If my Linux Xfce 4.7 install is any indication (I exorcised PAM long ago, so none of this fancy bloat actually works), you'll just lose the ability to shut down from the menu. And maybe automounting.

    • by Chemisor (97276)

      > there is a lot of Linux only stuff out there in the open source world
      > Where does the problem lie? Is it in the library developers or in the OS developers?

      It lies in the BSD philosophy of stability, which the OS developers have translated into stagnation. The native BSD development environment is unusable until you install the GNU toolchain. The BSD desktop is unusable until you install a bunch of GPL software. Even the shell tools suck. And once you get that far, why bother keeping the BSD kernel?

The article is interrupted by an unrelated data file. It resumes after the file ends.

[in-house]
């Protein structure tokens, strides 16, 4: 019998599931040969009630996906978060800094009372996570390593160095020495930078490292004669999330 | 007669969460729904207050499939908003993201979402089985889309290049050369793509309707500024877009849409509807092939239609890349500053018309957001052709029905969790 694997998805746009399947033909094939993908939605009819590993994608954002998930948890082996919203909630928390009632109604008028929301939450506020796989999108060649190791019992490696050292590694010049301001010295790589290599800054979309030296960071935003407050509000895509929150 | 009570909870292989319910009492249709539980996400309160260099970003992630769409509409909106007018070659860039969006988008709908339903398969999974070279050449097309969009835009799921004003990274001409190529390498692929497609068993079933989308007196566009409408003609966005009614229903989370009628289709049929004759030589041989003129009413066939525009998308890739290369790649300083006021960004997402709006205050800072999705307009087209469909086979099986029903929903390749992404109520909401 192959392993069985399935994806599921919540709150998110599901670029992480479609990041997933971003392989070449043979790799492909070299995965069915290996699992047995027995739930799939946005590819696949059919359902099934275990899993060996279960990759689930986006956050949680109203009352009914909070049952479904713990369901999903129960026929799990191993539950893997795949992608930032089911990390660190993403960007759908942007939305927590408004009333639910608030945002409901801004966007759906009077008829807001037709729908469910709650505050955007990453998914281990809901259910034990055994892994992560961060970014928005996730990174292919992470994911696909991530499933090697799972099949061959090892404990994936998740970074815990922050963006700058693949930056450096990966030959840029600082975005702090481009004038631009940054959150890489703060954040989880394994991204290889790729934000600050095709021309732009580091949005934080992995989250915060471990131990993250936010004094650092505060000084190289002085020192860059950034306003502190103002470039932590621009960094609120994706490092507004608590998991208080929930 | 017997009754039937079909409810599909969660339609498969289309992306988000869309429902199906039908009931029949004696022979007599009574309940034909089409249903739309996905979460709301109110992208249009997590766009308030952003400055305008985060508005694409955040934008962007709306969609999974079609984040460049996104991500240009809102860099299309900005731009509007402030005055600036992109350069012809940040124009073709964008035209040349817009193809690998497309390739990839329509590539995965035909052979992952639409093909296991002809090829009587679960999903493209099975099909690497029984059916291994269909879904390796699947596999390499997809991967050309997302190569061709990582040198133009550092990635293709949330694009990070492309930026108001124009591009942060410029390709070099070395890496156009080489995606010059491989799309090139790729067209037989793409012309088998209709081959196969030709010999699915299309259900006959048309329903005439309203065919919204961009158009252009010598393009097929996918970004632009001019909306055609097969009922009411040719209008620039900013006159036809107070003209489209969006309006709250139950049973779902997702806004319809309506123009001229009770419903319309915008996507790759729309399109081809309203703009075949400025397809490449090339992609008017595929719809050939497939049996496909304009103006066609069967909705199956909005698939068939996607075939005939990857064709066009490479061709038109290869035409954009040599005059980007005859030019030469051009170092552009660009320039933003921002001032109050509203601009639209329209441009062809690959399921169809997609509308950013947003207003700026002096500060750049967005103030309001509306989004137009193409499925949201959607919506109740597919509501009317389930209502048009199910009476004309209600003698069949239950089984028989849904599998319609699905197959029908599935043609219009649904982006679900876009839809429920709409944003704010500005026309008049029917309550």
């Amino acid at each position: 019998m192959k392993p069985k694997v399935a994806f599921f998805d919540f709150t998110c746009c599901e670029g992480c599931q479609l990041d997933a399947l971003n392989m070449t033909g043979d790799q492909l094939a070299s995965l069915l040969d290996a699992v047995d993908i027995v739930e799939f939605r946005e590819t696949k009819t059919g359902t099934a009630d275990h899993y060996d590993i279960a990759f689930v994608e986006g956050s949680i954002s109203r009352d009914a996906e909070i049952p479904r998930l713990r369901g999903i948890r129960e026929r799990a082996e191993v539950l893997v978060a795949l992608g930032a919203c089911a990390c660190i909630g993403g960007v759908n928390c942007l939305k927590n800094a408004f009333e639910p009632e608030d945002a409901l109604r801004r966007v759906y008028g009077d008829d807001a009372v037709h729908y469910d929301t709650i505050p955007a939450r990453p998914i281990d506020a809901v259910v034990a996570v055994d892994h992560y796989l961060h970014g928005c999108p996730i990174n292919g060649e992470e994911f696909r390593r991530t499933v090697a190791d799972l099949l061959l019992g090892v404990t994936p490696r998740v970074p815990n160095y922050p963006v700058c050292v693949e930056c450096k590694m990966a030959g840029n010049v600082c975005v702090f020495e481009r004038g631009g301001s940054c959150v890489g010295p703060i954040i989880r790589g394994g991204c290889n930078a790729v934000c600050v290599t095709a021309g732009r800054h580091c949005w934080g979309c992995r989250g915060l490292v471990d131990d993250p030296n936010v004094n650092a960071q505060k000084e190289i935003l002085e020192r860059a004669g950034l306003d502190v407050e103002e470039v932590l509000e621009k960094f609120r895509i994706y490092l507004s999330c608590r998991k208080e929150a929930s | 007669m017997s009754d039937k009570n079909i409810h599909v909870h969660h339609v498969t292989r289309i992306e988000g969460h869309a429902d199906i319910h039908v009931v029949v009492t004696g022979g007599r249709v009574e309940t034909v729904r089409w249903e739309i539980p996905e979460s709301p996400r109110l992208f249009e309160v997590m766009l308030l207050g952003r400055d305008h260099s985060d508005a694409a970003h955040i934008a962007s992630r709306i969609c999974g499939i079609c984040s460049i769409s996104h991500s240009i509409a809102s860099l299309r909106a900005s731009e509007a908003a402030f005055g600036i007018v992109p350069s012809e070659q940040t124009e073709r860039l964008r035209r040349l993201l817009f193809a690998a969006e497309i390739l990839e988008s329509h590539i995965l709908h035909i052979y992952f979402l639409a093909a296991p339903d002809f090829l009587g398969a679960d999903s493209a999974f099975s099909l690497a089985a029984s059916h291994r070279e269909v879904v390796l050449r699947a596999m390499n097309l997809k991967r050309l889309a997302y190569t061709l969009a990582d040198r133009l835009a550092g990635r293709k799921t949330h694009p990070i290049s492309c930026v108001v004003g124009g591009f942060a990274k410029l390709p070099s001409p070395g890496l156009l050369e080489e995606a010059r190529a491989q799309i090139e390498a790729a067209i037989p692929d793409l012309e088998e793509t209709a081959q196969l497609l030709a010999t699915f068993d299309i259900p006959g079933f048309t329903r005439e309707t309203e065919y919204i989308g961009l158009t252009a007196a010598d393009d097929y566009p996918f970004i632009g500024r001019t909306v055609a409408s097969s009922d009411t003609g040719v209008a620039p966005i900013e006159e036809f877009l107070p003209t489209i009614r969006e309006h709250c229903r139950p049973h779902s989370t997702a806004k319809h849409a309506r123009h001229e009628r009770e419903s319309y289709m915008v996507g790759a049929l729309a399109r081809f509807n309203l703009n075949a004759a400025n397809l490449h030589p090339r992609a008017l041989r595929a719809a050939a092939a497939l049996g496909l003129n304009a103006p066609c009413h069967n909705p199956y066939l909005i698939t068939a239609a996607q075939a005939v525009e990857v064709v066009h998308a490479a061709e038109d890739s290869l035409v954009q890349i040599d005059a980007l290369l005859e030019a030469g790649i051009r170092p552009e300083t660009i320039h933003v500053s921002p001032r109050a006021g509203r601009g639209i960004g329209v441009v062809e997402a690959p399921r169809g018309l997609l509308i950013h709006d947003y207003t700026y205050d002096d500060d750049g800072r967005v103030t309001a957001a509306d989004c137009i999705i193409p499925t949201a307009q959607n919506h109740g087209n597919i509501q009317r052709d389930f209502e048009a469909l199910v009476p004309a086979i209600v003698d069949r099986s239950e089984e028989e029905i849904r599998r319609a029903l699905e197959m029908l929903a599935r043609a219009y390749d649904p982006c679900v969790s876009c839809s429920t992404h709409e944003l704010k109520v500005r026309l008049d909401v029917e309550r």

• by Kjella (173770)

        I think more that GPL code can use BSD code, but BSD code can't use GPL code. So in practice the GPL tools tend to do everything the BSD tools do, plus whatever was made by people that only want to release code under the GPL. Same goes for projects, if there's a BSD project someone probably started a similar GPL project that could stand on the shoulders of the BSD one. Then the GPL version gets some unique features the BSD variety doesn't have and the momentum shifts.

        It's well and good to believe in the BSD

        • by Chemisor (97276)

          > The easy way to scratch your itch is to just use the GPL tool rather than patch the BSD tool.

          That's not the problem. The BSD maintainers will not let you patch the BSD tool because the interface must be kept stable: just like it was back in 1970 or whatever. That's the whole point of using BSD in the first place. It does not change. Some people like that. Those must be the people who still use BSD make. The rest of us like our tools to improve over time, so we use Linux.